• Search Google Scholar
    • Export Citation
  • 20.

    MarcusNJ. Pain in cancer patients unrelated to the cancer or treatment. Cancer invest2005;23:8493.

  • 21.

    LevyMHChwistekMMehtaRS. Management of chronic pain in cancer survivors. Cancer J2008;14:401409.

  • 22.

    SunVBornemanTPiperB. Barriers to pain assessment and management in cancer survivorship. J Cancer Surviv2008;2:6571.

  • 23.

    SwarmRAbernethyAPAnghelescuDL. NCCN clinical practice guidelines in oncology: adult cancer pain. Version 12010. Available at: http://www.nccn.org/professionals/physician_gls/PDF/pain.pdf. Accessed August 11 2010.

    • Search Google Scholar
    • Export Citation
  • 24.

    American Pain Society. Guidelines for the Management of Cancer Pain in Adults and Children. Available at: www.ampainsoc.org. Accessed August 10 2010.

    • Search Google Scholar
    • Export Citation
  • 25.

    American Pain Society. Principles of Analgesic Use in the Treatment of Acute Pain and Cancer Pain – sixth edition. Available at: www.ampainsoc.org. Accessed August 10 2010.

    • Search Google Scholar
    • Export Citation
  • 26.

    ChouRFanciulloGJFinePG. Clinical guidelines for the use of chronic opioid therapy in chronic noncancer pain. J Pain2009;10:113130.

  • 27.

    ChouRBallantyneJCFanciulloGJ. Research gaps on use of opioids for chronic non-cancer pain: findings from a review of the evidence for an American Pain Society and American Academy of Pain Medicine clinical practice guidelines. J Pain2009;10:147159.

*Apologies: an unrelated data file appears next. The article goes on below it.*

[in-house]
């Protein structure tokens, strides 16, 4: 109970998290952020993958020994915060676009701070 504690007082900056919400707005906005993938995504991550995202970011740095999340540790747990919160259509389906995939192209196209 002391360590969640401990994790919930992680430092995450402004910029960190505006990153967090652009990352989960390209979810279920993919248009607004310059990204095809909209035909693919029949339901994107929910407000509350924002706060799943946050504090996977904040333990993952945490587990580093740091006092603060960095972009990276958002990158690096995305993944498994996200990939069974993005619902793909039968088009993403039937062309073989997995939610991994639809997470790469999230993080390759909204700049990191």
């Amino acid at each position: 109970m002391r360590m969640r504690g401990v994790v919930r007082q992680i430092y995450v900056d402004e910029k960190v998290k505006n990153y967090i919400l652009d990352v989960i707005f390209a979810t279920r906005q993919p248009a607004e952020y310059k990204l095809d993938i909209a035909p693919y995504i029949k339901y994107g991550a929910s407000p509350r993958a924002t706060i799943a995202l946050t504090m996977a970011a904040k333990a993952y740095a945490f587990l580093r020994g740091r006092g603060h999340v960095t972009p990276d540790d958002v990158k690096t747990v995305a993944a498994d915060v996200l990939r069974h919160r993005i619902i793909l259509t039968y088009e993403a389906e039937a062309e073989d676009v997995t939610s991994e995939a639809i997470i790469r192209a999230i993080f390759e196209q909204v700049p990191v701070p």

• Search Google Scholar
    • Export Citation
  • 28.

    BurtonAWFanciulloGJBeasleyRDFischMJ. Chronic pain in the cancer survivor: a new frontier. Pain Med2007;8:189198.

  • 29.

    HallAJLoganJEToblinRL. Patterns of abuse among unintentional pharmaceutical overdose fatalities. JAMA2008;300:26132620.

  • 30.

    EdlundMJSteffickDHudsonT. Risk factors for clinically recognized opioid abuse and dependence among veterans using opioids for chronic non-cancer pain. Pain2007;129:355362.

    • Search Google Scholar
    • Export Citation
  • 31.

    KahanMSrivastavaAWilsonL. Misuse of and dependence on opioids: study of chronic pain patients. Can Fam Physician2006;52:10811087.

  • 32.

    ManchikantiLManchukondaRDamronKS. Does adherence monitoring reduce controlled substance abuse in chronic pain patients?Pain Physician2006;9:5760.

    • Search Google Scholar
    • Export Citation

If the inline PDF is not rendering correctly, you can download the PDF file here.

Correspondence: Natalie Moryl, MD, Memorial Sloan-Kettering Cancer Center, 1275 York Avenue, New York, NY 10045. E-mail: moryln@mskcc.org
  • 1.

    National Cancer Institute. Facing Forward: Life After Cancer Treatment. Available at: http://www.cancer.gov/cancertopics/life-after-treatment. Accessed August 11 2010.

    • Search Google Scholar
    • Export Citation
  • 2.